We don't know much about how they dealt with war casualties or result of disease or accidents which made boys and young men unfit a soldiers. Most likely the boys and men were expected to "do their best" no matter if they had a lame hand, or had lost an eye, at least that's how things seem to have been in the Roman army a couple of hundred years later.(37 votes)
- I know this might sound very stupid but I can't help...Did male citizens in Athens do anything against foreign ivaders who enslaved their children and women, or they just "studied"?(8 votes)
- Good question. You'll find the good answer here: https://www.atiner.gr/journals/humanities/2014-1-1-2-RUBARTH.pdf(4 votes)
- Why is Sparta so aggressive? How would they interpret help into violence!?(3 votes)
- Sparta is so aggressive because of the Helots revolting and they thought that they could keep the Helots from rebelling if they had a giant scary army.(7 votes)
- What is something that happened to the women in Sparta? Did they go through similar training? Why aren't women really pictured in anything in history unless the do something that shocks the world or is seen as a religious figure? I have a lot of questions.(3 votes)
- From my learning, Sparta was probably the best place for women to be during those times. Like the article says, they could own property, have more freedom, and enjoy athletics (which not a lot of ancient Greek women got to do that!). I do not believe they went through similar training as the men, though I think they were allowed to fight from chariots (for hunting). The women were respected because they had to raise the future defenders of Sparta, since the men weren't around that often (I was told that they had to be in the Spartan military until they were 60, and then they could retire- not many made it to 60 though). Women's status through ancient Greece differed, so that's probably why they weren't seen as heroes in a way (though there were plenty of Grecian women who did great things). Women were represented in a way, though, like you said as a religious figure. The goddesses Hera, Athena, Nike, Demeter, Aphrodite and Hestia were much admired through Greece.(6 votes)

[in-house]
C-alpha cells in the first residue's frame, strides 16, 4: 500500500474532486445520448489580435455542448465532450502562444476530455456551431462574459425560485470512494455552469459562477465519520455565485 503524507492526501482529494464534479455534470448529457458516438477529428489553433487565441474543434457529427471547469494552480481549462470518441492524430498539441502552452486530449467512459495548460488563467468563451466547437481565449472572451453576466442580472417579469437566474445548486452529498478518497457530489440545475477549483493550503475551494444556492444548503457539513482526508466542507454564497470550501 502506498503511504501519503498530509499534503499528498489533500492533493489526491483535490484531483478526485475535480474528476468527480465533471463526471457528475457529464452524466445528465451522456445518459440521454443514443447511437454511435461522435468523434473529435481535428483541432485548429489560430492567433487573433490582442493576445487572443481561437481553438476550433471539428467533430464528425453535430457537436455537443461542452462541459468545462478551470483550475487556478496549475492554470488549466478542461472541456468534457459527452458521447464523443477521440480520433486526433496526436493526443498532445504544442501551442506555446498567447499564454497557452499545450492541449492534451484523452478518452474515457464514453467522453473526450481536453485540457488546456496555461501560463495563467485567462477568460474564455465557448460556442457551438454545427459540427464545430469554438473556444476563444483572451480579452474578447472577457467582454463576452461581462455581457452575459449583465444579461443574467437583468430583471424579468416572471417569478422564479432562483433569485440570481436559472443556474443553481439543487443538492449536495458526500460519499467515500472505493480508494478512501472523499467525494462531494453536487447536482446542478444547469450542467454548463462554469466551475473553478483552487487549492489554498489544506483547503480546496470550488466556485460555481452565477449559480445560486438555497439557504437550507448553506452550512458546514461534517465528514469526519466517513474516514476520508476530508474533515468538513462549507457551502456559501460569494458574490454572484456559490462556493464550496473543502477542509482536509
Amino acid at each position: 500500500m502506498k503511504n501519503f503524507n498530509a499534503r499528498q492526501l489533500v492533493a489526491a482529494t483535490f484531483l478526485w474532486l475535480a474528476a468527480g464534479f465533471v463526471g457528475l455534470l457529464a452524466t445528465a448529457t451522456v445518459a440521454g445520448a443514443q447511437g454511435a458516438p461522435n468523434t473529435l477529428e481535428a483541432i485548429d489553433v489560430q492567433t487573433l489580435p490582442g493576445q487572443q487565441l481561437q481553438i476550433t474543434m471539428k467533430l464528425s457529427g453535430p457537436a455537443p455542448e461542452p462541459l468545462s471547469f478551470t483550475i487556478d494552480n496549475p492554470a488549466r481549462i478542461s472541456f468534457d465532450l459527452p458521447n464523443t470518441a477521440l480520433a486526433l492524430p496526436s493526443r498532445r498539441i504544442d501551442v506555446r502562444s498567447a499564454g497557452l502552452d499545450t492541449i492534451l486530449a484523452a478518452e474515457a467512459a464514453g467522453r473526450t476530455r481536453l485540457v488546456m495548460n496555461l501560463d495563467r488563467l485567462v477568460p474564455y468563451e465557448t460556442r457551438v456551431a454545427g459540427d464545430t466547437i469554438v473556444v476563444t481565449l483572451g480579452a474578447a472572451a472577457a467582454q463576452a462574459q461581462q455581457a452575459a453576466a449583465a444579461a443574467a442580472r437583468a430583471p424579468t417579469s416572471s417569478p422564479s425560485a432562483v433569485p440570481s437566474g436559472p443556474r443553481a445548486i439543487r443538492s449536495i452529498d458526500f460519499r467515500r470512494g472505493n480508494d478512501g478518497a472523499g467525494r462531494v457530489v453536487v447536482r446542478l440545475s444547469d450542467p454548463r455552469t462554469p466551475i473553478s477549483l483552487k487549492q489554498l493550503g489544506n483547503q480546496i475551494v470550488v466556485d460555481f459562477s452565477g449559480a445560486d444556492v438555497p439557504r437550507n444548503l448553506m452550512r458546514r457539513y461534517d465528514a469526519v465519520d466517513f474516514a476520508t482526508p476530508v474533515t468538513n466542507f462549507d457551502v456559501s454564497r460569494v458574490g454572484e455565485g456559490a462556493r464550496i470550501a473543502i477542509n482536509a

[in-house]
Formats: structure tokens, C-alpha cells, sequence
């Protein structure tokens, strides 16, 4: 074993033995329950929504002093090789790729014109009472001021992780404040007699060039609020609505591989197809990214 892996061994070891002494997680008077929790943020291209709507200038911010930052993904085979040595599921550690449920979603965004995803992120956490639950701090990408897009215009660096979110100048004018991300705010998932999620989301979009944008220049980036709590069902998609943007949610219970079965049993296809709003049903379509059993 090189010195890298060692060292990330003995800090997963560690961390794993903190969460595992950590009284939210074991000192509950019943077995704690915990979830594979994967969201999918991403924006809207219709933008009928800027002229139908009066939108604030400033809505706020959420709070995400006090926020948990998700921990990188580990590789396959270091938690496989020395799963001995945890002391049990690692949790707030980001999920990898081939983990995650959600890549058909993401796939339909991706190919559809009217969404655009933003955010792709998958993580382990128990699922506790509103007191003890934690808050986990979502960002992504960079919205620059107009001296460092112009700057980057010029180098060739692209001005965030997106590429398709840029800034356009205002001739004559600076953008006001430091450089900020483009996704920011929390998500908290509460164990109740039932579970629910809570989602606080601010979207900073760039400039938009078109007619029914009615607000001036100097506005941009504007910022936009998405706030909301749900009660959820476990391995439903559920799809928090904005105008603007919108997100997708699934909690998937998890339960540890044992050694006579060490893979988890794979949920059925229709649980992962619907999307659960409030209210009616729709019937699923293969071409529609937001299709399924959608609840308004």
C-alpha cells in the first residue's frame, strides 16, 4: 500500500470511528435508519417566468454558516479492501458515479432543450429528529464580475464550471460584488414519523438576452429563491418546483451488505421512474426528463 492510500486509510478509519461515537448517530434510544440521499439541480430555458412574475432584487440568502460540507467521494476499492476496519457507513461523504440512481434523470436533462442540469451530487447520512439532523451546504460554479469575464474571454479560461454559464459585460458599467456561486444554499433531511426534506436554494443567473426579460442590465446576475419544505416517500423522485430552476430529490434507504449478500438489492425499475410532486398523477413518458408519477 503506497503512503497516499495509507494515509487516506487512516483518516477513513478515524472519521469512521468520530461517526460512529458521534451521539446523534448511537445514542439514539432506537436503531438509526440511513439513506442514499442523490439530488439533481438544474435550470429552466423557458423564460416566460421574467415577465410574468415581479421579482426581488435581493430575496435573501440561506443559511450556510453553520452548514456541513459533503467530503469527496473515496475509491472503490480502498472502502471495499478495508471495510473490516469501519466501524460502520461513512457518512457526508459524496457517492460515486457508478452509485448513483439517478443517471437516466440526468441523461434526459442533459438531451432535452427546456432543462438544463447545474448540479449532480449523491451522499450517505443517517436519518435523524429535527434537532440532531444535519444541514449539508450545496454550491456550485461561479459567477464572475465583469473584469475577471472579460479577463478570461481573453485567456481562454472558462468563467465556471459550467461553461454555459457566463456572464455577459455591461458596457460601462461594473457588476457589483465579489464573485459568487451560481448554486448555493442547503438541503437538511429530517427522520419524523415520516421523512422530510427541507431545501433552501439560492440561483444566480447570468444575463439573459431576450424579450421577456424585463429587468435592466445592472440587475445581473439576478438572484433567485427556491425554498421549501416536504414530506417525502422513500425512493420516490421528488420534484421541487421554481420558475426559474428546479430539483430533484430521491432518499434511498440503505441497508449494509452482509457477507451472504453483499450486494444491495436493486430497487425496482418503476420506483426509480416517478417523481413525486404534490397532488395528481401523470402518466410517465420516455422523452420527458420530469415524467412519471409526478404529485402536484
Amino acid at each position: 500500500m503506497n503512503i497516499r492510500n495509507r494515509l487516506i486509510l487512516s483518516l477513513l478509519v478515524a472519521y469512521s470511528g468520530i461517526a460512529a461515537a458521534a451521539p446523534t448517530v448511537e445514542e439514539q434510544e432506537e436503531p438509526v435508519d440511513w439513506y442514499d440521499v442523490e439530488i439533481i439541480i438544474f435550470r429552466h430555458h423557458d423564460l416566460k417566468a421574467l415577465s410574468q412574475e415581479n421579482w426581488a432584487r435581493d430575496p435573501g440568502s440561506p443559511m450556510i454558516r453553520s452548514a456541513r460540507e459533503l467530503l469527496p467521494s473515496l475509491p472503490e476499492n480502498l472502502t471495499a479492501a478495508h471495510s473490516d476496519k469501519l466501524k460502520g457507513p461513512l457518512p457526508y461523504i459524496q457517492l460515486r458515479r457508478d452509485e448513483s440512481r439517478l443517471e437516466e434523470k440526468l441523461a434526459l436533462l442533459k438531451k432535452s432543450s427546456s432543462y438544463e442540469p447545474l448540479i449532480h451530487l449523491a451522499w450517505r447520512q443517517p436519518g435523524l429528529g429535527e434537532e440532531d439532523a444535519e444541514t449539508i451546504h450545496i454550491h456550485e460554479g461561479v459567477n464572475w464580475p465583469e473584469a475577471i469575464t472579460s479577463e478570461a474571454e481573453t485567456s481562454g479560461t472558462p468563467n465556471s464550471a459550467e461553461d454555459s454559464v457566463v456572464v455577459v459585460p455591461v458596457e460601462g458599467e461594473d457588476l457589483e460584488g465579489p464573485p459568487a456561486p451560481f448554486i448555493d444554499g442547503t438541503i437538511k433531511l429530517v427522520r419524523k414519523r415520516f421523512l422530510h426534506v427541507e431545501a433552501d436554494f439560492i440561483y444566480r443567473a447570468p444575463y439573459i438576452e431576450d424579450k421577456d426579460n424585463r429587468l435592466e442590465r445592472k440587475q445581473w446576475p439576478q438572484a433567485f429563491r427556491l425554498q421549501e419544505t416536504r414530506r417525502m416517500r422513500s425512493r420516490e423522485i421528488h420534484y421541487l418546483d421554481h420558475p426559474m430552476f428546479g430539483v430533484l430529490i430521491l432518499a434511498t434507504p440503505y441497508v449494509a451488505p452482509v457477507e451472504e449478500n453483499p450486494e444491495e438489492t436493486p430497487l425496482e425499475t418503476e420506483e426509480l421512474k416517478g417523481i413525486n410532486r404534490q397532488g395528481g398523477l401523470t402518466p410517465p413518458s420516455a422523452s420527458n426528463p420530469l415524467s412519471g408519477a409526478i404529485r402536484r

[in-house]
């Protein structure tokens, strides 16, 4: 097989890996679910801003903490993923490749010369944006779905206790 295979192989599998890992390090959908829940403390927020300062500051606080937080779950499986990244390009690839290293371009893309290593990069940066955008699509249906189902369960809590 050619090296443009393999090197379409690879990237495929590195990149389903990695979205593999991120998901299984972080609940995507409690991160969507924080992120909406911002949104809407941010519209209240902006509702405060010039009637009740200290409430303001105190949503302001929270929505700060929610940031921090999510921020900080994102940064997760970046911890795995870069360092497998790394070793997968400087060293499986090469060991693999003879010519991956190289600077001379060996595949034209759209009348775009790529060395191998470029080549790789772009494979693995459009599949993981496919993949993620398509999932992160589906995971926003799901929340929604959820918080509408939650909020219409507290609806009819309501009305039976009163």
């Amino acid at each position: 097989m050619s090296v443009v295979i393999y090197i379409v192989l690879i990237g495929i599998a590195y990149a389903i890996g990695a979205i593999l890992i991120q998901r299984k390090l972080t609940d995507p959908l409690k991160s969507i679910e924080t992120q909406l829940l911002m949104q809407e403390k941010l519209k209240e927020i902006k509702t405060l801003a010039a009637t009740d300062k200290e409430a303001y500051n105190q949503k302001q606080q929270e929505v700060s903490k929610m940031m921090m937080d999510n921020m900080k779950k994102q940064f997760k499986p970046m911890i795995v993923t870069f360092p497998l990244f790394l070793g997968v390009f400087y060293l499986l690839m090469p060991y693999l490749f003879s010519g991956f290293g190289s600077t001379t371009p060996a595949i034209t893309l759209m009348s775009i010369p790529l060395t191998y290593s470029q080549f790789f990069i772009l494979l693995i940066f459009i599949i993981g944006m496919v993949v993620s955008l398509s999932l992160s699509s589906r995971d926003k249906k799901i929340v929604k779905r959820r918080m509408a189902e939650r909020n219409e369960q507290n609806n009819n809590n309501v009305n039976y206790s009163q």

- Why were Sparta and Athens so different and why did they fight in the first place?(3 votes)
- They were led differently. Leaders have a strong impact on the societies they lead. They fought because each saw the other as needing "correction."(5 votes)
- Was it ever possible for a seven year old in Sparta to get out of going to a military base(3 votes)
- How were the Greek city-states unified while city states are actually independent sovereign cities?(2 votes)
- Was it ever possible for a seven year old in Sparta to get out of going to a military base(2 votes)
- Could woman and girls join the army and did woman have the same rights as men?(1 vote)
- Women and girls had pretty much the same rights as most other places in the world at that time, which is to say almost none. The expectation for Ancient Greek women was to bear children and tend to the household while the husbands went out and did the important stuff.(3 votes)
- were where cities located(1 vote)
- They were located in places where access to water was convenient, transportation routes intersected, and defense was made easier because of terrain.(2 votes)